ND Attorney General investigates Glasser footage of Bismarck after sudden shutdown
The North Dakota Attorney General’s Office is investigating dozens of complaints against a Bismarck-based photography service that suddenly shut down.
In an email to a client, Glasser Images said he would not be able to work with clients in October and that any money paid could not be refunded. This email has since gained traction on social media.
This left many other clients like Alexis Christianson wondering what would happen to their wedding photos. She says her family has used Glasser on several other occasions and that she felt good to reserve them for her September 17th.e wedding party.
“Our photographers were awesome and we connected with them really well. After the wedding we got an email saying we would have our sneak peek a month after the wedding and the full album with all three photos months after the wedding. “
Christianson says she was contacted by her photographer yesterday, who told her Glasser would file for bankruptcy and shut down for good. The photographer is an independent contractor, who said she still had all of the photos. Christianson hopes the photographer will still be able to edit the photos.
Contract photographers who have worked with Glasser say they are not surprised by today’s news. Morgen Hagerott has been working with Glasser since 2017 and says work invoices have rarely been paid on time – often three months after the agreed payment date. He says the problem only got worse as the business grew.
Stephen Martin worked for Glasser for a year, photographing weddings in South Dakota, Minneapolis and the Bismarck area. He says contractors were regularly paid late, even before the pandemic. In late 2020, he started talking to other contractors to expose the issue and even spoke to a media outlet. But he says nothing has come of these efforts.
“Finally, at the start of 2021 everyone got paid because they started offering ‘pay in full now for your wedding in 2021 and 2022 and get discount’, so they can make a lot of money very quickly and pay everyone. Then myself and a lot of other people left the company. So just a year later it happened again and they finally filed for bankruptcy, and seeing it all come together. produce – it frustrates me because I tried to do something about it last year, and it just never got the progress it should have. “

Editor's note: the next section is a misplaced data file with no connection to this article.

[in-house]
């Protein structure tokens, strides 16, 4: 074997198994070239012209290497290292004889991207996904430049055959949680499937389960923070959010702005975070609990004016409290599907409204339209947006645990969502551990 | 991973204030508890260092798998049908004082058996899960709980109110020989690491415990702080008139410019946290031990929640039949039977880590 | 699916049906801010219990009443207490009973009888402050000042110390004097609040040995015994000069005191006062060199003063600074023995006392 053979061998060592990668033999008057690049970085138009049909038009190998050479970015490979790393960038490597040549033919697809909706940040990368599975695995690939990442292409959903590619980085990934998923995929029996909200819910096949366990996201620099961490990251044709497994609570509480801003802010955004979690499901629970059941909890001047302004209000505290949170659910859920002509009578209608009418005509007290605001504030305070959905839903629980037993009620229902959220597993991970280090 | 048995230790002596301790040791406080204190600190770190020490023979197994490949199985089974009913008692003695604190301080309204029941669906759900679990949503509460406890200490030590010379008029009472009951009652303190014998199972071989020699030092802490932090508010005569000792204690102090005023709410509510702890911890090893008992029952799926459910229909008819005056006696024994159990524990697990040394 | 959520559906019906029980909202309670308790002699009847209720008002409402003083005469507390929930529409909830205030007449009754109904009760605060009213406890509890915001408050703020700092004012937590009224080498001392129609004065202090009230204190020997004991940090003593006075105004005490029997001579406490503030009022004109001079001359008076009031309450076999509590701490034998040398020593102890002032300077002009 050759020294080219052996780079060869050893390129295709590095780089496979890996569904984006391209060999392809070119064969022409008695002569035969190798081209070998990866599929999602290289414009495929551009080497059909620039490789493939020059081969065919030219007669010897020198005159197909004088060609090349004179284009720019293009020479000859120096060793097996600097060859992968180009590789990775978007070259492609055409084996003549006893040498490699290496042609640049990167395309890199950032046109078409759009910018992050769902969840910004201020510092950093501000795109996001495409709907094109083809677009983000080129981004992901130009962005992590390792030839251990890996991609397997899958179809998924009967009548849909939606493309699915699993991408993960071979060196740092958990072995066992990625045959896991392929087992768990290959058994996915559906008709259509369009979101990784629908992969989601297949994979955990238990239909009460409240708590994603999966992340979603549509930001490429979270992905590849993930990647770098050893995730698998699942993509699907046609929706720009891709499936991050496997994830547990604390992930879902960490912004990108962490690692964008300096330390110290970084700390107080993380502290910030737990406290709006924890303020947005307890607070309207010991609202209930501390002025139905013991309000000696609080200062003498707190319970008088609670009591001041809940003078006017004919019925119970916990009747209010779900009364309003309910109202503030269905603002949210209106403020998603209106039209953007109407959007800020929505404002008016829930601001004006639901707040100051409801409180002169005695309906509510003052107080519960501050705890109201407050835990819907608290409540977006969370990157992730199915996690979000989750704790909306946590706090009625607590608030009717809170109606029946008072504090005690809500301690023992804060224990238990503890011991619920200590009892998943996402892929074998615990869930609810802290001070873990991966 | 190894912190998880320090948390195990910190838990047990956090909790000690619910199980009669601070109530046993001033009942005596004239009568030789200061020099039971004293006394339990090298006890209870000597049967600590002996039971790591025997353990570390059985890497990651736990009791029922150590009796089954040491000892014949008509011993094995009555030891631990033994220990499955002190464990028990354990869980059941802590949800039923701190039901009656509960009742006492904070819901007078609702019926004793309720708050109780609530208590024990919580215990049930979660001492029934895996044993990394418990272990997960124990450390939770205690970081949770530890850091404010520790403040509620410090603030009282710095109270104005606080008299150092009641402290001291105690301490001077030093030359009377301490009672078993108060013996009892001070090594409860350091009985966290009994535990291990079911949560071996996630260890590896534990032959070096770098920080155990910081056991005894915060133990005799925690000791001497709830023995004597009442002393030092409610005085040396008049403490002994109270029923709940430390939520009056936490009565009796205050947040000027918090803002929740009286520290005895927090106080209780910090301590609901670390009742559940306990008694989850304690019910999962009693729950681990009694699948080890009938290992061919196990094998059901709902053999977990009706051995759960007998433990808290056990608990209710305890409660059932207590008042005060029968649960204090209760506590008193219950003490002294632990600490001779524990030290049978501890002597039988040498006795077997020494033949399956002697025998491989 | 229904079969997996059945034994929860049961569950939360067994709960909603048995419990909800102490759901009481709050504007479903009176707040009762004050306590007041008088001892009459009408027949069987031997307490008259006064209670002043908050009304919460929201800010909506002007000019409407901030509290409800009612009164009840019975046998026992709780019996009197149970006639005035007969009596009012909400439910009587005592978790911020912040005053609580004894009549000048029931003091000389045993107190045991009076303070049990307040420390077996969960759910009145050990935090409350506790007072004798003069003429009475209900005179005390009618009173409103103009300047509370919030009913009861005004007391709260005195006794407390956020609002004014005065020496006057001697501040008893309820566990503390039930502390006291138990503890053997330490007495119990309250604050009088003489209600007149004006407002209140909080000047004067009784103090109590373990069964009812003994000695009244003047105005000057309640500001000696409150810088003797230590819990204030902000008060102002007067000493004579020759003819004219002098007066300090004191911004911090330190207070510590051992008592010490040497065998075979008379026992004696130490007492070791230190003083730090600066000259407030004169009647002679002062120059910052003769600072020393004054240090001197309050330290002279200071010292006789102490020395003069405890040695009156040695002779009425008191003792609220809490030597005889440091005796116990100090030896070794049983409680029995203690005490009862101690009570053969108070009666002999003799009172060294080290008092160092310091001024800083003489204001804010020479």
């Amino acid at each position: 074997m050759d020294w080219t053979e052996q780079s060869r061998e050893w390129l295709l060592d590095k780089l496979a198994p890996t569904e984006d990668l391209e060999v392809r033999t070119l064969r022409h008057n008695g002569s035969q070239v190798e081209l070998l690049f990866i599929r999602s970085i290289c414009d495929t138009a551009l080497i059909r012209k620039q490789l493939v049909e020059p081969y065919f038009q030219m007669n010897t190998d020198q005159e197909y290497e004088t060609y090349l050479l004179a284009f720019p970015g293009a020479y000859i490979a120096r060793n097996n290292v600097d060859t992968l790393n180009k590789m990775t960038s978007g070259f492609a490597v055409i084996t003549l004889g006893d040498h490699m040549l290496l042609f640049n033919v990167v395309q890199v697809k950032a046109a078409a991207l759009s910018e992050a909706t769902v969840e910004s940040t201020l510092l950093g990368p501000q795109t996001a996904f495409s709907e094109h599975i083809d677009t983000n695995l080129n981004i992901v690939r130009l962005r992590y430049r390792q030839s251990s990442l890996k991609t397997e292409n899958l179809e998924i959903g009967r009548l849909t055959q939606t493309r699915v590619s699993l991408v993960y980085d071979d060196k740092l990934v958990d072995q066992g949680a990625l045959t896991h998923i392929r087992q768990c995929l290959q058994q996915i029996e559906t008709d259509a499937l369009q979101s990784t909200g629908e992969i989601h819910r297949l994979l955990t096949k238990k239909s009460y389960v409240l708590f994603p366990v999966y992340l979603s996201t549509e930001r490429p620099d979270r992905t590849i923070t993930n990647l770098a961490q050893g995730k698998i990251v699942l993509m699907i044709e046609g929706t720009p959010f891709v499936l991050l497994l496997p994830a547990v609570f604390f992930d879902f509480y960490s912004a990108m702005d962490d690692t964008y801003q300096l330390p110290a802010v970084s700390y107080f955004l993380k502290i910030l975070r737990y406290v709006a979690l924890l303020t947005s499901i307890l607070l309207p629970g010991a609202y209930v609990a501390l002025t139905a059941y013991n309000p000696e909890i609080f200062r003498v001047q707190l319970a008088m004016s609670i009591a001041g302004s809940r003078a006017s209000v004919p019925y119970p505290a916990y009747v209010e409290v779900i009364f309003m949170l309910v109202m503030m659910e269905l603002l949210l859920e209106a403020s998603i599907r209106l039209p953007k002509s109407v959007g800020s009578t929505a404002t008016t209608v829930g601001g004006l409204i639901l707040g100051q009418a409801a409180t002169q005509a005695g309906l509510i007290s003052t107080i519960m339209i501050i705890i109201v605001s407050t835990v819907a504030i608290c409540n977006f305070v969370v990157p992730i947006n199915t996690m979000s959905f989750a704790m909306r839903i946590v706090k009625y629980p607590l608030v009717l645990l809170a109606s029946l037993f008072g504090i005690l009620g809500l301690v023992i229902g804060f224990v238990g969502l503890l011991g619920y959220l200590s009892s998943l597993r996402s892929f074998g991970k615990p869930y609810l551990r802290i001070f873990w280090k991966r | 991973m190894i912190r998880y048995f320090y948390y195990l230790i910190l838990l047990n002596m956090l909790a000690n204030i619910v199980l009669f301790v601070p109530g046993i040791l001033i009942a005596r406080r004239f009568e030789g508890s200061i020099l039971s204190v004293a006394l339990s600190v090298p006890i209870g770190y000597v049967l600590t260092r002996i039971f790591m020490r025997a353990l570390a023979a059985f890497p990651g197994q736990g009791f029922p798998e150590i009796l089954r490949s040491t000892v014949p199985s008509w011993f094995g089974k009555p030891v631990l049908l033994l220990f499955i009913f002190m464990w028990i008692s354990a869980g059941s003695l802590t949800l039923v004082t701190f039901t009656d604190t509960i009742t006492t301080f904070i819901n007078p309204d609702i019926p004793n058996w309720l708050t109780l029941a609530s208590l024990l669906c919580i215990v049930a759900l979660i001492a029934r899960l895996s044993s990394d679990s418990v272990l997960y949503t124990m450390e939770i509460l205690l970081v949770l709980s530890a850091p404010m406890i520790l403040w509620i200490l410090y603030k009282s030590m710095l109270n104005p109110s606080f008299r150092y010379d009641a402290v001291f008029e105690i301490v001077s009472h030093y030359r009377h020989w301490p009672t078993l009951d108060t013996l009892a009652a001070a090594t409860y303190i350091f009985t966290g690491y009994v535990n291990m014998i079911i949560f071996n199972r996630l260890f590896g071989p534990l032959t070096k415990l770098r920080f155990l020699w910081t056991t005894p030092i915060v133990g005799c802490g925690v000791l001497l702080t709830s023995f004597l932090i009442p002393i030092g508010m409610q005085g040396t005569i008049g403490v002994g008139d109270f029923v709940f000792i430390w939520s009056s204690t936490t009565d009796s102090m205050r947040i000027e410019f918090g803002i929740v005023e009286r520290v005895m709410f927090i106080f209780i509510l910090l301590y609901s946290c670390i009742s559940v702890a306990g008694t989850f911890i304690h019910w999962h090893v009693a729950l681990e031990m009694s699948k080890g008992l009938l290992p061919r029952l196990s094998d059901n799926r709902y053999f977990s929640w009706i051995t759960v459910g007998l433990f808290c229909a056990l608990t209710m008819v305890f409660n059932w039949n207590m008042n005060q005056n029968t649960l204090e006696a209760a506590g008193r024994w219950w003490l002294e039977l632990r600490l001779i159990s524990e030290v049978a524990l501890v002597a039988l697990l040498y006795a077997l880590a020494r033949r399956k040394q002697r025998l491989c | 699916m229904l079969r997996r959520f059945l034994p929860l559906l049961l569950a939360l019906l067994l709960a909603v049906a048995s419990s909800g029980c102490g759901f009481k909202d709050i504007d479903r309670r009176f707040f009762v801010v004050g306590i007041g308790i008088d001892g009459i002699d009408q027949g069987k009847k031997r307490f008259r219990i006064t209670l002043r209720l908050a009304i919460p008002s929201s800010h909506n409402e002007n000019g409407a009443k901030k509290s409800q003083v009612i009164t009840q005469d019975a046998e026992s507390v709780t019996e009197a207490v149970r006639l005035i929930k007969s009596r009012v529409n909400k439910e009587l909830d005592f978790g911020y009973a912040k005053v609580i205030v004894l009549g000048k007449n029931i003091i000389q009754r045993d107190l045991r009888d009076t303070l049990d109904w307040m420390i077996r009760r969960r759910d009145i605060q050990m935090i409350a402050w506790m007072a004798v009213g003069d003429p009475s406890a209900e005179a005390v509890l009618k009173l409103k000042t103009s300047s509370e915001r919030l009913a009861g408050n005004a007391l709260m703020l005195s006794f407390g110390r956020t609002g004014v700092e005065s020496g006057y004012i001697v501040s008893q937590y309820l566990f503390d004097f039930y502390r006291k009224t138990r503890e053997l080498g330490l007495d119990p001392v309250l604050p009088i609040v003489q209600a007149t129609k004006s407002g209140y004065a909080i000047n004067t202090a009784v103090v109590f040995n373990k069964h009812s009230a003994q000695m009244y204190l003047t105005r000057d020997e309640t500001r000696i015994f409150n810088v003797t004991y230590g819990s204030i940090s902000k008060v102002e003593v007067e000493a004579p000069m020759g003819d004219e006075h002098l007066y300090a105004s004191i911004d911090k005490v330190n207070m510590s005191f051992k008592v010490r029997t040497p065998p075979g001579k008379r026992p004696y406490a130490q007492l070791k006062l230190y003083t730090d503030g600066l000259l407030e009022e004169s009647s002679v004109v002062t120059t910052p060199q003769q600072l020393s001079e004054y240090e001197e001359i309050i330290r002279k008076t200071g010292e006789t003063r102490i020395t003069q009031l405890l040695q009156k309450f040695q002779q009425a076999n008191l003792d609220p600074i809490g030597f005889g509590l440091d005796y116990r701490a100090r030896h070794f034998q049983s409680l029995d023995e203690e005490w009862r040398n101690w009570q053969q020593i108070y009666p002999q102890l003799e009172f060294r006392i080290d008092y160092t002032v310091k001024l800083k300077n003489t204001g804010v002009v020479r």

Another subcontractor who started working with Glasser last July, Josh Bryant, said company owner Jack Glasser seemed a bit cavalier with business expenses.
“It seemed like he would just spend the money where it didn’t need to be spent. We had a lot of photographers coming in to photograph weddings, from Colorado. It just sounded ridiculous; they could have been. find people here in North Dakota and I avoided those huge fees to get on a plane. “
Steven Warkel worked as a full-time videographer for Glasser between 2019 and 2020, then as a subcontractor until 2021. He says he eventually left because he didn’t feel safe about weddings during the pandemic because Glasser didn’t seem concerned about the covid measurements. He also said the pandemic was blamed for many issues related to late bill payments.
“I’m not surprised to see it closed, and to be honest I’m pretty happy it’s in the spotlight because as contractors dealing with these issues there weren’t really many good avenues. to take to make sure you were going to see your money. We weren’t sure what to do legally – I mean, you can report it to the state and so on. Anytime you are freelance, you have always need someone to pay.With Glasser it was never fun to some extent, and I stopped recommending my friends to outsource with them, or at least tell them up front that they probably wouldn’t be paid on time. “
According to ProPublica.org, Glasser Images received more than half a million dollars in paycheck protection loans earlier this year.
As is the case with Christianson wedding photos, many independent contractors are still in possession of the images taken at the weddings. But Hagerott is worried about who actually has legal ownership of these images. He says Glasser’s copyright and intellectual property in the images may prevent photographers from distributing the photos.
“I just wish Glasser would come out and release all responsibility to the subcontractors, so that we can at least help some of the people in the situation.”
Hagerott also said he called North Dakota bankruptcy court. He says they told him that on Friday afternoon Glasser Images had yet to officially file for bankruptcy.
Christianson says they’re trying to dispute their credit card charges paid to Glasser, and is hoping the company can eventually reimburse customers. She says what was the worst for her was the way Glasser tried to make money until the last possible moment.
“I actually have a friend, who, his friend just booked with Glasser a few days ago and paid in full. And now they’ve lost that money. So that Glasser would know it was going to happen, and that ‘he always accepts customers’ money – that’s bad enough. “
In the October email to clients, Glasser said anyone can contact Bismarck’s attorney, Jonathan Sanstead, with further questions. This morning Sanstead said he no longer represents Glasser Images.